When James Holmes, the suspect in a Colorado massacre that left 12 people dead and 70 wounded in July 2012, was admitted to a hospital in November many believed that his attorneys would mount an insanity defense after a medical evaluation.
Those suspicions later seemed unwarranted as evidence was presented during preliminary hearings for the purpose of establishing probable cause. Numerous first responders and witnesses testified to the horror left behind by the suspect, and their testimony was reinforced by video from a surveillance camera played by prosecutors.
It appeared unlikely at the time that Holmes’ attorneys would construct a defense around “diminished capacity” after much of the evidence was reviewed, including documents and digital evidence recovered at the suspect’s home that showed meticulous planning and weapons stockpiling. Holmes also allegedly visited the theater numerous times prior to the shooting and even booby-trapped his apartment with explosives to ensnare even more people in his plot.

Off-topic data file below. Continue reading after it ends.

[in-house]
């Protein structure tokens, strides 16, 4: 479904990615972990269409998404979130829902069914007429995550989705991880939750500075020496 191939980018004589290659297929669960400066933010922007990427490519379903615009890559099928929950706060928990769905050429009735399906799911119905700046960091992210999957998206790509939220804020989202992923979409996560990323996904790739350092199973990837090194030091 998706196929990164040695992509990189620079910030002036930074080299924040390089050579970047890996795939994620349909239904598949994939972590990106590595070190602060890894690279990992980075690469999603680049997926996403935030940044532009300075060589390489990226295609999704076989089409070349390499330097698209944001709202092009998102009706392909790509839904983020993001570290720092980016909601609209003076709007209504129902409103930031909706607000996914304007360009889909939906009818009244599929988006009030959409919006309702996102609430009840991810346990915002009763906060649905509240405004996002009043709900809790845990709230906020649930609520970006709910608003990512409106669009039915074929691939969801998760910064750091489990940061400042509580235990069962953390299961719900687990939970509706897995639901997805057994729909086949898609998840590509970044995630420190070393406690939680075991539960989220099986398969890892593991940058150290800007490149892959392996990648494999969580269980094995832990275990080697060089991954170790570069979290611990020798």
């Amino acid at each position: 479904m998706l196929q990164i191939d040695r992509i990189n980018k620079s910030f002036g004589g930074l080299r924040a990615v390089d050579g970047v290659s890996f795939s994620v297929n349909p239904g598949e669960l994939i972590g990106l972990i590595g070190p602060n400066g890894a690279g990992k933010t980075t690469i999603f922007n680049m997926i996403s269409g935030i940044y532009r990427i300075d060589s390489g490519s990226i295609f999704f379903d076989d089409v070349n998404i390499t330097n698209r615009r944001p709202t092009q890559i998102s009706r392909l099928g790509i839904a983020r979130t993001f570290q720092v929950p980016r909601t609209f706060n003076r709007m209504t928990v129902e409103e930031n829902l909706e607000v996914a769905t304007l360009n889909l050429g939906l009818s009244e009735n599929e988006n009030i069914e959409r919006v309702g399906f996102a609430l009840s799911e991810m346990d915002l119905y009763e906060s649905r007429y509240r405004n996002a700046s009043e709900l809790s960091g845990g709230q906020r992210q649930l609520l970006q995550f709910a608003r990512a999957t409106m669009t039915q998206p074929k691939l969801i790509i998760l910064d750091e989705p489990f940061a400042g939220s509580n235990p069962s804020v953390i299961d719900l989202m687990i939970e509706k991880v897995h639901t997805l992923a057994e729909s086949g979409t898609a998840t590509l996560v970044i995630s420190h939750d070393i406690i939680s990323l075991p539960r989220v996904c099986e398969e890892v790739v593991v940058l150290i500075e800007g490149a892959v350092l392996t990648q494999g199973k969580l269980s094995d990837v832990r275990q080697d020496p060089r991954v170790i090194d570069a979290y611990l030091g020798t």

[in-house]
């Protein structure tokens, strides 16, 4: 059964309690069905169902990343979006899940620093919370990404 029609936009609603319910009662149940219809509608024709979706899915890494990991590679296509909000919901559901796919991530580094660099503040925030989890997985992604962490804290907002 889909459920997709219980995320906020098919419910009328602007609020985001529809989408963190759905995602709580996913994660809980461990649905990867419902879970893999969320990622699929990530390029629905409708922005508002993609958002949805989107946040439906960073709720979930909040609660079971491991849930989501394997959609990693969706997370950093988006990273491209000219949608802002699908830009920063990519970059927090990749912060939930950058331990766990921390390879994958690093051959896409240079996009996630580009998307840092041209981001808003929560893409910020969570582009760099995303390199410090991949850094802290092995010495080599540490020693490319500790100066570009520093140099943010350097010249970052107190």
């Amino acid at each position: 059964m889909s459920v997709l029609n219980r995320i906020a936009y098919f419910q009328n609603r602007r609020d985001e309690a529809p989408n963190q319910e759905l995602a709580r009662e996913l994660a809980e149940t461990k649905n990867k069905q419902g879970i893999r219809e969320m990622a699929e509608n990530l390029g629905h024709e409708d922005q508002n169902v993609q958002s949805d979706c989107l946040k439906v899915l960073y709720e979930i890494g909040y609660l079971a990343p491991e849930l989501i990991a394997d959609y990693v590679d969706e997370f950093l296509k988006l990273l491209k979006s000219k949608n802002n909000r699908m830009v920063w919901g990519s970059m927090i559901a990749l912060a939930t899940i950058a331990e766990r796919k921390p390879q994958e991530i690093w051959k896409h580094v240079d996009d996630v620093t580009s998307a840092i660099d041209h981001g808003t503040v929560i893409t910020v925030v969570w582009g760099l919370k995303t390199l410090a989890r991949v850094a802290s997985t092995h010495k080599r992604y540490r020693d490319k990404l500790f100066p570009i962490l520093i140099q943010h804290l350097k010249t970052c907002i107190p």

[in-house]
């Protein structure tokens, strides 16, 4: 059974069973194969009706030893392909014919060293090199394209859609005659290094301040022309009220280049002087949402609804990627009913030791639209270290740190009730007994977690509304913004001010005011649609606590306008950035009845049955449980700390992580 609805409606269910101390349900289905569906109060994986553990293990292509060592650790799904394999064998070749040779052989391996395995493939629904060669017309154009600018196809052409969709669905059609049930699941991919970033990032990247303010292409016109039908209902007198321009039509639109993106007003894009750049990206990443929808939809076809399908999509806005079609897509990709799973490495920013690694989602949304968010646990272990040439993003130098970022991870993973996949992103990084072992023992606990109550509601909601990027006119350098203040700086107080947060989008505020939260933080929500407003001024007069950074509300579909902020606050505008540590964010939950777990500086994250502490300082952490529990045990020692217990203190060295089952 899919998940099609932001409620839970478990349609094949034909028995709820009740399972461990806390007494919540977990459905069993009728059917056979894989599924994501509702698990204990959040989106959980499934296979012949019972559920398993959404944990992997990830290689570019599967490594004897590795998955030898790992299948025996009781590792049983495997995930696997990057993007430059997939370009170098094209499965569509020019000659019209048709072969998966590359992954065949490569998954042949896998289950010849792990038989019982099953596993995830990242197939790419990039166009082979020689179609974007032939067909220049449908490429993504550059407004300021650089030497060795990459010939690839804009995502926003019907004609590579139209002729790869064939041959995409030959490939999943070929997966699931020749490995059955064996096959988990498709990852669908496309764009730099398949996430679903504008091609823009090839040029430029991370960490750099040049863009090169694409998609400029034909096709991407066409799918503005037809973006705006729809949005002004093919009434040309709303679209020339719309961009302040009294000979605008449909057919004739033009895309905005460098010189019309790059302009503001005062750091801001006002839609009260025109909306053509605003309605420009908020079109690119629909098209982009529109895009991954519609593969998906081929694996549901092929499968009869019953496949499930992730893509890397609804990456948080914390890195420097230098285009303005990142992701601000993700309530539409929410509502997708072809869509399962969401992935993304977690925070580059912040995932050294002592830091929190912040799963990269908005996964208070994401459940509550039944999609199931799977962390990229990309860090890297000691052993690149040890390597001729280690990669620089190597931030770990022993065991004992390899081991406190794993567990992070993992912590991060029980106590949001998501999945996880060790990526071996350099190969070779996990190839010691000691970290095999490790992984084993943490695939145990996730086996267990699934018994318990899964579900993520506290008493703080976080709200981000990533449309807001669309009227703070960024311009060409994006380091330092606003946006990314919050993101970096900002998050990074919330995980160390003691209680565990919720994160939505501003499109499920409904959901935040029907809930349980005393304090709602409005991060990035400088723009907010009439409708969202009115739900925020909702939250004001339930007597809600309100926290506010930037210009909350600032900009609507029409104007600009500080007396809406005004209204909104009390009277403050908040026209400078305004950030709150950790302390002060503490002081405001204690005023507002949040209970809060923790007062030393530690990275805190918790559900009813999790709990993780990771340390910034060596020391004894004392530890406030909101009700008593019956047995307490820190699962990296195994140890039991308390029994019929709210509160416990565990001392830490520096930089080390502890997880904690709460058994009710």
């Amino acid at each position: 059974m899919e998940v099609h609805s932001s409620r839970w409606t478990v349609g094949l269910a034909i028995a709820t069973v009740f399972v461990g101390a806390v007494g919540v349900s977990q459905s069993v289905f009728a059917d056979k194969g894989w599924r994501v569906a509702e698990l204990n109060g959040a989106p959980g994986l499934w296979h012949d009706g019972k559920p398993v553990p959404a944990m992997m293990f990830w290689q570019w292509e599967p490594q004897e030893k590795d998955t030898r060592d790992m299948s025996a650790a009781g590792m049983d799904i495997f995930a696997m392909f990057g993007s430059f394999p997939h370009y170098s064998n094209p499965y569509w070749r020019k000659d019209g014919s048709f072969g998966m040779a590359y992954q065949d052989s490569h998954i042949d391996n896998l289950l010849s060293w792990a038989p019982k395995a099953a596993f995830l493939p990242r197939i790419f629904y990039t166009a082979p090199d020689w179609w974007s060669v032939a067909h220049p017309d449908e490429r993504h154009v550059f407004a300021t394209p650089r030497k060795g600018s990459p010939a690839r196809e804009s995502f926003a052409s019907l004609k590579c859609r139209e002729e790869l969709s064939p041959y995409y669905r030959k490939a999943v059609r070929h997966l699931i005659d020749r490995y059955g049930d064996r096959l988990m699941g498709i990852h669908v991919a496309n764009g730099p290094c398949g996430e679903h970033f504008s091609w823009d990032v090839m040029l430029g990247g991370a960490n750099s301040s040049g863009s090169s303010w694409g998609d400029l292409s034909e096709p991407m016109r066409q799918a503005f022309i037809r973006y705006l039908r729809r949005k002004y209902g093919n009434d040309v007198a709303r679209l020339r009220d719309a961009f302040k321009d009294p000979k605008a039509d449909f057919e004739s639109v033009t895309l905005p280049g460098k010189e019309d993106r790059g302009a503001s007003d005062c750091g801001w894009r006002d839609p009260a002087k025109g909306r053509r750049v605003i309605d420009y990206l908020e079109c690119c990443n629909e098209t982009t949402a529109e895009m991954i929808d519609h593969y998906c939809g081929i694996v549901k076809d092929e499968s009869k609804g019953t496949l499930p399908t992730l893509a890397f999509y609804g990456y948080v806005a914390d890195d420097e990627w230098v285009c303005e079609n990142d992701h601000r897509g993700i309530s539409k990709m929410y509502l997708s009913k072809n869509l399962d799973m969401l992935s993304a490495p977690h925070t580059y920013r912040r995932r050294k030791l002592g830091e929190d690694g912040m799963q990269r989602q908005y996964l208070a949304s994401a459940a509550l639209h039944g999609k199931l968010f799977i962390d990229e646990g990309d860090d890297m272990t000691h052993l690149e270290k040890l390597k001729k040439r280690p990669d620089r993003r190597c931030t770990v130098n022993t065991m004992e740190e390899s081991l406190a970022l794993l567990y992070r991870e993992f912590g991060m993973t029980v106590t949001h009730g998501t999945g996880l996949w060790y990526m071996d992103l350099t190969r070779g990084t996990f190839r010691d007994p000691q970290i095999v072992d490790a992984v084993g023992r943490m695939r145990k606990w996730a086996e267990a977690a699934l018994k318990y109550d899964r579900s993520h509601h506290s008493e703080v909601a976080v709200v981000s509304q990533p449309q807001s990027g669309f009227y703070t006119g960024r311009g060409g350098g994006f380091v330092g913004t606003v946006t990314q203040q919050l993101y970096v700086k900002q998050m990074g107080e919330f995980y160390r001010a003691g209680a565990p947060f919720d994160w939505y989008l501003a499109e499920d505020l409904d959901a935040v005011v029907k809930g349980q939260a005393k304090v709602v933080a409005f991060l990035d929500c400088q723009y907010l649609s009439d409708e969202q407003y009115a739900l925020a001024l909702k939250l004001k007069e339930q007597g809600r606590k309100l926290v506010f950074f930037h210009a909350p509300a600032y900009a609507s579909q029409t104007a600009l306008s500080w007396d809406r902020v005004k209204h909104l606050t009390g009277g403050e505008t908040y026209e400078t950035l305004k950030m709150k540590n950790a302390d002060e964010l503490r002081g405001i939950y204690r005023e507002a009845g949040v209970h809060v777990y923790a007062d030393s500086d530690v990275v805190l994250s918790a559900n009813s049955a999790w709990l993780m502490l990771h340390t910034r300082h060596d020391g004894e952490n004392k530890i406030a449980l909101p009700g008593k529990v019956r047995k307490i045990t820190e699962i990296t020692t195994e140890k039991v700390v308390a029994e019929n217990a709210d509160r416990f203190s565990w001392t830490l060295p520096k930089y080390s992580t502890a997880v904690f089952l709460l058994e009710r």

Although it was ruled that there is enough evidence to go to trial, defense attorneys succeeded in postponing the trial start for two months so that they may prepare. That means Holmes did not have to enter a plea, which leaves the door open for nearly any kind of defense regardless of the evidence introduced by prosecutors.
There have been indications that defense attorneys are considering a plea of not guilty by reason of insanity, although they did not call any witnesses to rebut prosecutors’ assertions during the preliminary hearings that Holmes knew what he was doing. Even so, they will have a chance to do so at trial.
The judge’s delay announcement caused tempers to rise in the courtroom where Holmes and many victims’ family members were seated. Many people stormed out of the courtroom upon hearing the announcement and one family member yelled to Holmes that he should “rot in hell.”